DHIS2 design lab

The DHIS2 Design Lab explores how we within the DHIS2 software ecosystem can facilitate and promote the design and innovation of tools that are usable and provide value to the work of end-users. The knowledge generated through our work is also relevant to research on design and innovation within generic enterprise software ecosystems more generally. 

About the lab

DHIS2 is a global generic software platform used by many organizations in different health and non-health contexts across more than 70 countries. What's considered usable and relevant to the many end-users across different implementations of the software tends to vary, thus it's challenging to build a ‘one size fits all’ solution on the generic level of design. The design lab sees DHIS2 and the surrounding resources, people, and practices as a design infrastructure, rather than a standard software solution. The aim of the design infrastructure is to support the design of usable and relevant systems during implementation into concrete user organizations.

Our main focus is on strengthening the implementation-level design and innovation capacity of the design infrastructure so that it better supports designers in locally building the software that is right for particular contexts of use.

The design lab consists of researchers and post-graduate students at the Department of Informatics at the University of Oslo, working in collaboration with DHIS2 core developers and implementation specialists around the world including India, Mozambique, Malawi, and Tanzania.

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Key aspects of focus

Currently, we are focused on two key aspects relating to the implementation-level design capacity of the DHIS2 design infrastructure:

1. How can we support and promote the use of socio-technical methods that aid the design of usable and relevant software on the level of implementation?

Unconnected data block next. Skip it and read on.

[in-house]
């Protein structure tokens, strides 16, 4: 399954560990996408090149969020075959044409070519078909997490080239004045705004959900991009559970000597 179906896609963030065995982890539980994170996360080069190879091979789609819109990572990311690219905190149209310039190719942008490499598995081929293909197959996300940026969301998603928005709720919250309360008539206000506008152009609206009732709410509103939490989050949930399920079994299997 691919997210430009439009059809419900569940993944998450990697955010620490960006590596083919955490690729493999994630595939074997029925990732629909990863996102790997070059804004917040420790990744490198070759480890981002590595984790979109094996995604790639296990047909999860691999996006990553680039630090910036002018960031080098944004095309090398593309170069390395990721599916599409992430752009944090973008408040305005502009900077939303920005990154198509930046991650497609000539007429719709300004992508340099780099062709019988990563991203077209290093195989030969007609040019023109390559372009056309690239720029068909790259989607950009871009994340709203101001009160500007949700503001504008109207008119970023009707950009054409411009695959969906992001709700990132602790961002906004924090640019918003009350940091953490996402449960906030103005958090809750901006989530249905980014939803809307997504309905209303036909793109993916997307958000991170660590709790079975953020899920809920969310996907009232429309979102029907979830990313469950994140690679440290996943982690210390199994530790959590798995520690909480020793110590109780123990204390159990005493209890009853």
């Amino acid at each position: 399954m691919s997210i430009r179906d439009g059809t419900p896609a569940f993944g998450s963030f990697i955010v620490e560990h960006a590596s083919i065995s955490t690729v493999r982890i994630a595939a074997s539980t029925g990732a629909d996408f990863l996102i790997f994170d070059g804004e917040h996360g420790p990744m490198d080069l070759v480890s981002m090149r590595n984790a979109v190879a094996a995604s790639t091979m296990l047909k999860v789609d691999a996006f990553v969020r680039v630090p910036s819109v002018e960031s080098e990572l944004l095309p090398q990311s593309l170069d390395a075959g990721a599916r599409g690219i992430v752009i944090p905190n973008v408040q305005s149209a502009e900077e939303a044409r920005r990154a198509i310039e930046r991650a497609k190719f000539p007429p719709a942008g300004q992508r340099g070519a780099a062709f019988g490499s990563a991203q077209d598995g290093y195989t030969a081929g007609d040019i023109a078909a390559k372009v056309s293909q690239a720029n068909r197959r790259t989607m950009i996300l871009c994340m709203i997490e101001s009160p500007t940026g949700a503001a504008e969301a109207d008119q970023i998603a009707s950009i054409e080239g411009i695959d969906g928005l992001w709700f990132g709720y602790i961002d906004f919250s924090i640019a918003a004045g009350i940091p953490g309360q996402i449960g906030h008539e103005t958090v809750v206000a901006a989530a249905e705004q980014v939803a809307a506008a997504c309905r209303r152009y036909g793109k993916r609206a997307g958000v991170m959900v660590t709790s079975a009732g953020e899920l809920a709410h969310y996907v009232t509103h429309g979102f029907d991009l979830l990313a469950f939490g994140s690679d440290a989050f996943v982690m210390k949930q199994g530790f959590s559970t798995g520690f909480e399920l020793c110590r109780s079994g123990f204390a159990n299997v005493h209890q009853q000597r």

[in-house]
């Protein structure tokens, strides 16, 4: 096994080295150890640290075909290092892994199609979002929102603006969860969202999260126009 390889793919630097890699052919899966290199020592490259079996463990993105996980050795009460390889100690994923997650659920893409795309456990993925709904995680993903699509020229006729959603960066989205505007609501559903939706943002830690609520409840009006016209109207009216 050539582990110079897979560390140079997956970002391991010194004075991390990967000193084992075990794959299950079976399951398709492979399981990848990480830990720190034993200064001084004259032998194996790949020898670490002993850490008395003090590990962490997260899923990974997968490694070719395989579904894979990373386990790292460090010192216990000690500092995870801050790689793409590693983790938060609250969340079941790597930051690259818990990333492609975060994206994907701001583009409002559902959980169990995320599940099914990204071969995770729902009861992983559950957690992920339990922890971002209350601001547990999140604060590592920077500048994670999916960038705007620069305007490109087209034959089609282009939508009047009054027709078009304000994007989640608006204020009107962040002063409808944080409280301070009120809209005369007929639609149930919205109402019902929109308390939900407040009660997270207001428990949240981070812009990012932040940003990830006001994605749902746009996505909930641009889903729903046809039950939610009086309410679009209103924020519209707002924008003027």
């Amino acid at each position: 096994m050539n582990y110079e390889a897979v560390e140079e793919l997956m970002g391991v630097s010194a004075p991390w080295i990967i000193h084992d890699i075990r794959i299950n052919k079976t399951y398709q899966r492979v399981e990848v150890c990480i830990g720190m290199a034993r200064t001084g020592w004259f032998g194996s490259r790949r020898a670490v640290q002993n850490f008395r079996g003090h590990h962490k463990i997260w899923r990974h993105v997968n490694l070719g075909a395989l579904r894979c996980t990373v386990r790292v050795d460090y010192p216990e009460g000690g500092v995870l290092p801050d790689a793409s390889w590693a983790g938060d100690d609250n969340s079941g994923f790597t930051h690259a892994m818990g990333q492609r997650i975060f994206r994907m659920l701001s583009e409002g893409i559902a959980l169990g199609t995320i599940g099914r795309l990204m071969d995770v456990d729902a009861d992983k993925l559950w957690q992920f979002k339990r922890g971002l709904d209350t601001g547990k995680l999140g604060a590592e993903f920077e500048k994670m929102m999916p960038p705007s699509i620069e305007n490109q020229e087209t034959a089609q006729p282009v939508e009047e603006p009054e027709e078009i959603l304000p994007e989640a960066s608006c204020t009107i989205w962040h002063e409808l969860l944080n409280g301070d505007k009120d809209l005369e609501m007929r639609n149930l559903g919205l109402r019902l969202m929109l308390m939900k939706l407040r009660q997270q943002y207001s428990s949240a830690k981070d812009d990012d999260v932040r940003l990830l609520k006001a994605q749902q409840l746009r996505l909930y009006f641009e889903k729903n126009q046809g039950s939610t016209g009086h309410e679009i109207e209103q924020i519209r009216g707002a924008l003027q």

Our work related to this question involves exploration and development of resources that can support implementation-level designers in conducting socio-technical design and innovation (i.e., user and practice-oriented design). This includes specific design methods, processes, and guidelines. To be relevant, these need to be sensitive to how implementation of DHIS2 currently unfold, and the practices and concerns of the implementation specialists that drive and take part in these processes. This area of focus also relates to knowledge and guidance on how to negotiate project scopes and mandates that allow for socio-technical design processes to take place. The aim is to facilitate the design and innovation of technology beyond ‘digital copies’ of paper-based systems, and rather develop useful tools that provide novel value to the end-users work.
 

2. How can we strengthen the technical implementation-level design capacity to adapt and develop novel functionality and user interfaces based on the particular practices and needs of user organizations?